For example, the Kazakhs had a completely different nationalist story with different heroes, even though they claimed some of the same lands as the Uzbek Jadids. The Kazakhs didn’t really care about Turkestan as a whole, but they wanted to unite the former Steppe krai which included the Semirech’e and Syr Darya provinces.

As we’ve discussed in other episodes, scholars and activists in the steppe had already made considerable progress in crafting Kazakh as its own language with its own distinct orthography and they wanted to establish a solid literature community. They also had dug into their own history and their environmental activism and had a strong identity.

Many of the Kazakh elite had gone to Russian schools for education and thus were more comfortable conversing in Russian than in Chagatai or the new Uzbek language Fitrat was crafting. If we remember correctly, the Alash Orda had contributed to the Kokand Autonomy, but actually broke away from it and created their own government in the steppe that co-existed with the Kokand Autonomy.

In 1922, Nazir Torequlov, a Ferghana born bilingual Kazakh explained the growing difference between the two ethnic groups as

“A lot has happened in the past ten or fifteen years. Turkestanis have grown a great deal in this period. Everyone has recognized himself and his companions. The Uzbek has found Amir Navoiy and the Kazakh has caught hold of Abay”

Adeeb Khalid, Making Uzbekistan, pg. 267

Tensions between the Kazakh republic and Turkestan increased as they butt heads over issues ranging from food supply to trade to population migration. The Turkestan officials blamed the Kazakh officials for not implementing land reform which allowed European settlers to continue to oppress the Kazakhs who then fled to Turkestan and exasperated their many issues. The Kazakhs blamed Turkestan for no longer carrying food for the Kazakh republic on its trains and for searching the citizens of Kazakh republic as they traveled through Turkestan. The bitterness grew so bad, Moscow had to create a special commission to resolve disputes between the two republics. The Soviets were confounded by the tension. The head of the Central Asian Bureau wrote in 1924 that:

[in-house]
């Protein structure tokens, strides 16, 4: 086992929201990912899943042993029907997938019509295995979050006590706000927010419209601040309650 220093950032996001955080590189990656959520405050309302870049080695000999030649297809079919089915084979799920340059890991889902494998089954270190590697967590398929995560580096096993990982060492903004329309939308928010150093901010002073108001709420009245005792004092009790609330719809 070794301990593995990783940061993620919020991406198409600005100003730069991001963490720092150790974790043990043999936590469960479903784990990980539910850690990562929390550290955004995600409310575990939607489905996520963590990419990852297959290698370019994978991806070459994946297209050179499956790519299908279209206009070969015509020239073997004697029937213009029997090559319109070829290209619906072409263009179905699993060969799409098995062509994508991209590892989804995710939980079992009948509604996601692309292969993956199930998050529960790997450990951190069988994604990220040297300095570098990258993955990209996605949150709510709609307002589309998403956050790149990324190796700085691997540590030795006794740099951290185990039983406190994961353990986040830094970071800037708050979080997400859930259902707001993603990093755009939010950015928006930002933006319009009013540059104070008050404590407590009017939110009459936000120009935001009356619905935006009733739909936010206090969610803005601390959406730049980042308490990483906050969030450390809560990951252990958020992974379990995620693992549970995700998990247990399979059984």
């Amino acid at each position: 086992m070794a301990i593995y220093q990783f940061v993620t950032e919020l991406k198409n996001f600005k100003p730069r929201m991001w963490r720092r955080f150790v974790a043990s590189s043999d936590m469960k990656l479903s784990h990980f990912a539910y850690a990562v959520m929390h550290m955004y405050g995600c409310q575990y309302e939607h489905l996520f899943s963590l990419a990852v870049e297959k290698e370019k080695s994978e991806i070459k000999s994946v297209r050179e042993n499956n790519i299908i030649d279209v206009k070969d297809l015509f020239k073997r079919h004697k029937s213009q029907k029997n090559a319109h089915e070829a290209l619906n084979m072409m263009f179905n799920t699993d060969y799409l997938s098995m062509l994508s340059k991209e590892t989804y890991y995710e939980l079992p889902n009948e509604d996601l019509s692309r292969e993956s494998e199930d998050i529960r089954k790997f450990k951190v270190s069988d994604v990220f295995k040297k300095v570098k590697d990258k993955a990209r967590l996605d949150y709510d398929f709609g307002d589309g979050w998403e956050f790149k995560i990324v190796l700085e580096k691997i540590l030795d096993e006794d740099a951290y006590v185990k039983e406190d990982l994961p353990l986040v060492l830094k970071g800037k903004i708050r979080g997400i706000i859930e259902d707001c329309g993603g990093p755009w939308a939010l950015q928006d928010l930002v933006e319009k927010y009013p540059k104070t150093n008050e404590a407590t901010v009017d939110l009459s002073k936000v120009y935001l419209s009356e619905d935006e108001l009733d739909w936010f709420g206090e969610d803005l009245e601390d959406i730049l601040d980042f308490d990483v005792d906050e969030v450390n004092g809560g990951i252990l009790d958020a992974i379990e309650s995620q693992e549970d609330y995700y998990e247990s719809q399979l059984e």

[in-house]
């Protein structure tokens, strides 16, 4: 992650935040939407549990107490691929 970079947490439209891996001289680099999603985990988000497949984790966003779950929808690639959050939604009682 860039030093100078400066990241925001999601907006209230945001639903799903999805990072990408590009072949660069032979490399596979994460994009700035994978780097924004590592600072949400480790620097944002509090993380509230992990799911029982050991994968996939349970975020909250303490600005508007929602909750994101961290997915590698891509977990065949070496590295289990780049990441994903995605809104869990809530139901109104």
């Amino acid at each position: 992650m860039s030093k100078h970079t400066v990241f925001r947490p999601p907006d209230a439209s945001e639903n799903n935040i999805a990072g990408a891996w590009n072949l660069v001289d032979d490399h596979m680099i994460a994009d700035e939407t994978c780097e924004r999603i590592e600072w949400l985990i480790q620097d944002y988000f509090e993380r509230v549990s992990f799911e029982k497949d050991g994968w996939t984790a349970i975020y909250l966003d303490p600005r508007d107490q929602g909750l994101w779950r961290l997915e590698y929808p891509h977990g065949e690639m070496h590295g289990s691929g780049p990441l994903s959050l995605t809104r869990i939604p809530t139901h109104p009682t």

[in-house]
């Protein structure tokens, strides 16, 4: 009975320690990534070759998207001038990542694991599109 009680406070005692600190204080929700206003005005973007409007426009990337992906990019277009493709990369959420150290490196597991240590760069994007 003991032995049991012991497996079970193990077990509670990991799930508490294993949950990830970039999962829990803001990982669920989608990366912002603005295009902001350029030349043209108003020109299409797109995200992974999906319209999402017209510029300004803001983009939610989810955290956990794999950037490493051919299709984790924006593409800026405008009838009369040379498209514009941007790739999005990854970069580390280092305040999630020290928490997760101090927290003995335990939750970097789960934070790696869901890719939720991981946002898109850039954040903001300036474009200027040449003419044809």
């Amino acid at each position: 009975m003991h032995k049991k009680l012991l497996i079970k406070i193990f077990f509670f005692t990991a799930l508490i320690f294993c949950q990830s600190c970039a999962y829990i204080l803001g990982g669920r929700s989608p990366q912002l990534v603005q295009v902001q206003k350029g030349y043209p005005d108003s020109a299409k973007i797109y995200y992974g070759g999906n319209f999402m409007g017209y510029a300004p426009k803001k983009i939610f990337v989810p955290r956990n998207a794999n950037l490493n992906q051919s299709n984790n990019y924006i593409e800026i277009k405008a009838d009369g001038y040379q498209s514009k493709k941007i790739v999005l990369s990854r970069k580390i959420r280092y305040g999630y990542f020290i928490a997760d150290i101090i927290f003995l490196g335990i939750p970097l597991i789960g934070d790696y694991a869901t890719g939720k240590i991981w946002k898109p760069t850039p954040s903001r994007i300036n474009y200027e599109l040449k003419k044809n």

“National relations here are extraordinarily sharp for the simple reason that there is a constant struggle between Uzbeks and Kazakhs [in the party] for the right to be the ruling nation [in Turkestan]….Conflicts take place constantly between Kazakhs and Uzbeks in the struggle to acquire a dominant position in the state.”

Adeeb Khalid, Making Uzbekistan, 267

The Kazakhs weren’t the only ones who clashed with the Uzbek Jadids. The Tajiks would have a big problem with Fitrat’s formulation of Turkic identity and the Kyrgyz and Karakalpak would fight to differentiate themselves from both the Uzbeks and Kazakhs.

In fact as early as 1922, the Kyrgyz Communists organized a conference that passed a resolution seeking the formation of an autonomous mountain oblast for the Kyrgyz people. The Turkmen in Bukhara organized to demand their own party and state.

State Creation

It is common to claim that the process of creating nation states in Central Asia was a Soviet invention forced onto the people of Central Asia. However, as we’ve seen, many Central Asians fought tooth and nail to be involved in crafting a political entity in Central Asia. When the Soviets organized the region into Soviet Republics, the indigenous actors acted fast to take advantage of the power that brought them. Similarly, the creation of nation states was a merging of Central Asian reformist and Soviet desires and needs.

From the Bolshevik perspective, the creation of Central Asian states was all about integrating republic economies and suppressing movement towards republic autonomy. They believed that if they redrew the republic borders, transforming them into Soviet states with Soviet bureaucracy, it would squash any remaining economic and administrative divides that were inherited from the Tsarist and Emirate rule, and replace them with Communist goals and principles.

At first, the Central Committee was against drawing borders based on nationalist principles because they considered the region “too mixed.” However, because of the Russian’s lack of useful information on the region’s ethnic and racial identities, the indigenous actors were able to use the state creation to finish their reform efforts and create their own nationalistic states. So, really, the creation of the Central Asian states was an initiative discussed within the Central Committee but driven by the indigenous actors themselves. And honestly, this was what Fayzulla had been angling for when he wanted the Bukharan Republic to have control over their own economy and foreign affairs. This was the culmination of local actor efforts as much as it was out of Soviet desire.